SYDNEY/WELLINGTON: Australian shares were a shade lower on Wednesday, as investors remained cautious over turmoil in Iraq and ahead of the Federal Reserve's two-day meeting while the oil sector dragged.
Oil companies were the heaviest drag on the index as Woodside Petroleum Ltd came out of a trading halt to lose 3.7 percent to A$41.28, its lowest price since May 23.
Royal Dutch Shell launched a long-anticipated sale of most of its stake in Australia's top oil and gas producer, looking to reap about $5.7 billion as it moves to focus on developing its own gas assets in Australia. Among other oil producers, Santos Ltd was down 1 percent, while Oil Search Ltd declined 0.4 percent. Brent crude held steady above $113 per barrel while US crude weakened slightly overnight.
The United States put the onus on Iraqis to defeat a Sunni insurgency as President Barack Obama prepared to meet leaders of the US Congress to discuss the onslaught in Iraq. "Fear of being whipsawed by another shallow correction is a key driver of investor behaviour at the moment," said Ric Spooner, chief market analyst at CMC Markets in a note.
"Investors seem disinclined to reduce risk unless the situation in Iraq deteriorates to the point where it seems likely that oil supply from the south will be disrupted."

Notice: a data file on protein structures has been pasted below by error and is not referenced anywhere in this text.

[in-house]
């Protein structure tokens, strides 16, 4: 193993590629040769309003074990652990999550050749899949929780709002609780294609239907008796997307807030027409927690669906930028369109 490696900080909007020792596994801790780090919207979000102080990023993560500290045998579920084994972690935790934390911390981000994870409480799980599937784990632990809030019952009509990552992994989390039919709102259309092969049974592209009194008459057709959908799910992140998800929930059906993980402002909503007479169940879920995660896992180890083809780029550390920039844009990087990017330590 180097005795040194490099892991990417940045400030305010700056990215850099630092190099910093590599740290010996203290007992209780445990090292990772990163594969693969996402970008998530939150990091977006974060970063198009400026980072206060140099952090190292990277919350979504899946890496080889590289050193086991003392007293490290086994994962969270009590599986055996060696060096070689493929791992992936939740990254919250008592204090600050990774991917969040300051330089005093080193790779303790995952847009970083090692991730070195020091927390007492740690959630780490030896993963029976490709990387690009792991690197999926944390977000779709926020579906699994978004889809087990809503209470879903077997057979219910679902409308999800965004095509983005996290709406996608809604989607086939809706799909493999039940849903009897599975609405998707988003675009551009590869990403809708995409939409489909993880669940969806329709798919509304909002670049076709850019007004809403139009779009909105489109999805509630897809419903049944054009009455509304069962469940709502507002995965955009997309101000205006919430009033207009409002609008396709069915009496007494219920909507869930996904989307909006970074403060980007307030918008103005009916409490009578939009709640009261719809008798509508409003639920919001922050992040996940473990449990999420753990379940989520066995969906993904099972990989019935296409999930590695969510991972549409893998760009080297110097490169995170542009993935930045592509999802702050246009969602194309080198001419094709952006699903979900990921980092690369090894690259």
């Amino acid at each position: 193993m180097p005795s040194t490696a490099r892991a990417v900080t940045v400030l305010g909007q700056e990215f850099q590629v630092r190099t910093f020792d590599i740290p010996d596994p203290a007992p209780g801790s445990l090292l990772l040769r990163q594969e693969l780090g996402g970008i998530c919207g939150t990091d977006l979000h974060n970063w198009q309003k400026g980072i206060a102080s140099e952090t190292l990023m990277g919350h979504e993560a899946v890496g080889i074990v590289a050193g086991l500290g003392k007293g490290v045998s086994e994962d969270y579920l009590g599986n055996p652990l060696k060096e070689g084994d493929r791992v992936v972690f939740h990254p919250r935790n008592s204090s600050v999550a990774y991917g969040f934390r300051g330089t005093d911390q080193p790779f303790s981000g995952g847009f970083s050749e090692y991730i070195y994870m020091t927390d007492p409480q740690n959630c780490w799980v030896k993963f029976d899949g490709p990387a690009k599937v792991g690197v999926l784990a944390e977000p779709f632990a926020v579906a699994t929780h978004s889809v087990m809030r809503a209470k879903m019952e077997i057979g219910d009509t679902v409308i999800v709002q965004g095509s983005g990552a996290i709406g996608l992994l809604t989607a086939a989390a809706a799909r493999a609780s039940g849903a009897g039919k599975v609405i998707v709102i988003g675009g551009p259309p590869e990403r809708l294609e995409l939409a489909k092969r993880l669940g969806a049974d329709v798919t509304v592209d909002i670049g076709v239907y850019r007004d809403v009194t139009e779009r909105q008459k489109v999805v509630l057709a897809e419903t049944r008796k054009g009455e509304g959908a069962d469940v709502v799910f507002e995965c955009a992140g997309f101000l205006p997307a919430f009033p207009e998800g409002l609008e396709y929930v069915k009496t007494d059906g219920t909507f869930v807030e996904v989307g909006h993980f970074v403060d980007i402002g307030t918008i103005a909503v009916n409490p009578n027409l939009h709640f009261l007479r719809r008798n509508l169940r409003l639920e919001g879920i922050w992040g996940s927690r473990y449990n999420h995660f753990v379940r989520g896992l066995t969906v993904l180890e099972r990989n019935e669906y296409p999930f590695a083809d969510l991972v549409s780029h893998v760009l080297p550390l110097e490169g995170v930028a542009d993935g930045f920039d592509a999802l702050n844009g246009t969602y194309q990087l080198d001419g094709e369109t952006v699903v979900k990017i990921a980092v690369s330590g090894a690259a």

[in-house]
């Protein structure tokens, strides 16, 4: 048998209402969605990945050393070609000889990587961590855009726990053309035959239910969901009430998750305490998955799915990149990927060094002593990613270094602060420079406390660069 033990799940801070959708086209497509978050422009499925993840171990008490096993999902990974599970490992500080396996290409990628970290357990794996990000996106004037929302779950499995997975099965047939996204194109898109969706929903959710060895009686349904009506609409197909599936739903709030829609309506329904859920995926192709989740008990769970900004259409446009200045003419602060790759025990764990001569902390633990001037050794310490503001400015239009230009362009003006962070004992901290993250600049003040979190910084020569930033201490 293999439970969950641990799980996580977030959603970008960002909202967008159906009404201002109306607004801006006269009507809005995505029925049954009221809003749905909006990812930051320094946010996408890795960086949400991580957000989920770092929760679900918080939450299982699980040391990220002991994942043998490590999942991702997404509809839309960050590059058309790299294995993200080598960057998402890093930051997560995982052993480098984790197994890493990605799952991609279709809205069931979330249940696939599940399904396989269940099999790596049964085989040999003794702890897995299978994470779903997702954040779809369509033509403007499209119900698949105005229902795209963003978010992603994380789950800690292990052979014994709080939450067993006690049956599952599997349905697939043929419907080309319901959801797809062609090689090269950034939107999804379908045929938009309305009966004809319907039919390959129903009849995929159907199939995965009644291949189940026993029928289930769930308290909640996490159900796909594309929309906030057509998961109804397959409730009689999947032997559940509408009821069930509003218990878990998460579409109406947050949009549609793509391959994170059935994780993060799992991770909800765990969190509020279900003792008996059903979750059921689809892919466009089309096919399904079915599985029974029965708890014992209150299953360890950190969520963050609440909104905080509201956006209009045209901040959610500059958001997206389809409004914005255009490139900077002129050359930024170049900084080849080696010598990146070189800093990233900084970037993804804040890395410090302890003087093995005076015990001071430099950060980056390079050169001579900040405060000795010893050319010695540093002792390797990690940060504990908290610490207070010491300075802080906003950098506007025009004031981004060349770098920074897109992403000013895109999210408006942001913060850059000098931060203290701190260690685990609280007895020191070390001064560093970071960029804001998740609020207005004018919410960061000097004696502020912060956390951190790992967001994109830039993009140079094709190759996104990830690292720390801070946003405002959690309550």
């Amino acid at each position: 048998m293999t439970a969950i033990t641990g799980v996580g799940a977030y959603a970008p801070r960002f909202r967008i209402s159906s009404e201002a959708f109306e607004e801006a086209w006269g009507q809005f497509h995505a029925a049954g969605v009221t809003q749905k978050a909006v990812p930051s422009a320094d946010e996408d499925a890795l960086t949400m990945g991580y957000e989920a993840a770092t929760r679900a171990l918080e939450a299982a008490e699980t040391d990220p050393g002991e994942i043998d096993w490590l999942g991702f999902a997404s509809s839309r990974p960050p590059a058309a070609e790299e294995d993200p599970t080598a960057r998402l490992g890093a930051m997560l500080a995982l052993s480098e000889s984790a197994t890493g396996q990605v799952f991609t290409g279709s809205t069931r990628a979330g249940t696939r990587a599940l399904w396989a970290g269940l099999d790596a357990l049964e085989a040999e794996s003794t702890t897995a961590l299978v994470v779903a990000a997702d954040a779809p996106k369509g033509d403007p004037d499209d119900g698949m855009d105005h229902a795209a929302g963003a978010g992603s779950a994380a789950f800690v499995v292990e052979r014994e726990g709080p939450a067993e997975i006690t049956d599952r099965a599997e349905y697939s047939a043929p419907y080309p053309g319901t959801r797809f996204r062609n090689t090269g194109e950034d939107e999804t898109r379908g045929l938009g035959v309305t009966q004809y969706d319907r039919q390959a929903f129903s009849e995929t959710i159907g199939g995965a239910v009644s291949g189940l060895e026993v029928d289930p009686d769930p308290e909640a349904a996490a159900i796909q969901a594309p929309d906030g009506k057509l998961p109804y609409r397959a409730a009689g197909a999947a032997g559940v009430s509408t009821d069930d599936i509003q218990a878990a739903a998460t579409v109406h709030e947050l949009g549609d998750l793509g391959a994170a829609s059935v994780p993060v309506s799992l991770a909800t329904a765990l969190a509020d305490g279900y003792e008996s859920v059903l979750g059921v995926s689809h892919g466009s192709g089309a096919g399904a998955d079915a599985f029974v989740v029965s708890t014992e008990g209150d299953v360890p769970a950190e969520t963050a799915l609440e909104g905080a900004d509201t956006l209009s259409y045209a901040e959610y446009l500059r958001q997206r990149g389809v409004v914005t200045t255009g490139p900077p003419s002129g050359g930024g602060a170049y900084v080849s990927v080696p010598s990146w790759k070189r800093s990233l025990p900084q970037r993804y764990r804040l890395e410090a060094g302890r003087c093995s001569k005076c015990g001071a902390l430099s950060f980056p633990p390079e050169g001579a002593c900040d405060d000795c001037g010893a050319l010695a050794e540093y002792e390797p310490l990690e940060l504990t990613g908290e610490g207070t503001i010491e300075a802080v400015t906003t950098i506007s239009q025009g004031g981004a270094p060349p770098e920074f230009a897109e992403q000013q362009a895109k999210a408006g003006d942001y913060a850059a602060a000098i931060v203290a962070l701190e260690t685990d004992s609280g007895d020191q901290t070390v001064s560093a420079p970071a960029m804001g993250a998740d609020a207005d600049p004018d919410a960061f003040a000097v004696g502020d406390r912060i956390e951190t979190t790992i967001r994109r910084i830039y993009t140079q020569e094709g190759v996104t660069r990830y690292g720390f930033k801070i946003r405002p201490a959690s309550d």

The S&P/ASX 200 index was off 0.1 percent at 5,395.1 by 0215 GMT. The benchmark dipped 0.2 percent on Tuesday to its lowest close since April 16.
The benchmark hit a near 6-year high of 5,536.1 on April 29, but has since drifted lower as a rout in iron ore prices, geopolitical tension in Ukraine and unrest in Iraq hit investor sentiment.
For June so far, the benchmark is 1.7 percent lower.
The financial sector continued to decline. Westpac Banking Corp slipped 0.2 percent and Australia and New Zealand Banking Group was flat.
Defensive stocks bucked the trend to tread higher with consumer retail staple Wesfarmers Ltd and blood products maker CSL Ltd both climbing 0.8 percent.
Aquila Resources soared 7.2 percent after it recommended a takeover offer led by Chinese steel giant Baosteel Resources valuing the company at $1.3 billion, in a surprise move after rejecting a higher rival bid.
Newcrest Mining Ltd climbed 1.4 percent after reaching a settlement agreement with the Australian Securities and Investments Commission.
Greencross Ltd bounced 7.5 percent to all-time highs of A$9.75 after the animal care company said it has successfully completed a A$69 million placement to institutional investors.
Elsewhere, Australian billionaire Solomon Lew revealed he had bought a 9.89 percent stake in David Jones, casting a shadow over a $2 billion buyout by South Africa's Woolworths Holdings.
Shares in David Jones nudged 0.1 percent higher.
New Zealand's benchmark NZX-50 slipped 18.07 points to 5,175.43, led by a 2.25 percent slide in Pumpkin Patch, which has been plumbing record lows since the children's clothing retailer cut its annual earnings forecast last month. Telecom New Zealand slipped 1 percent to NZ$2.72 after the company announced it planned to buy business cloud service provider Appserve Ltd for NZ$17 million ($14.72 million).
Despite the slide, shares hovered near a six-week high of NZ$2.76 hit on Tuesday.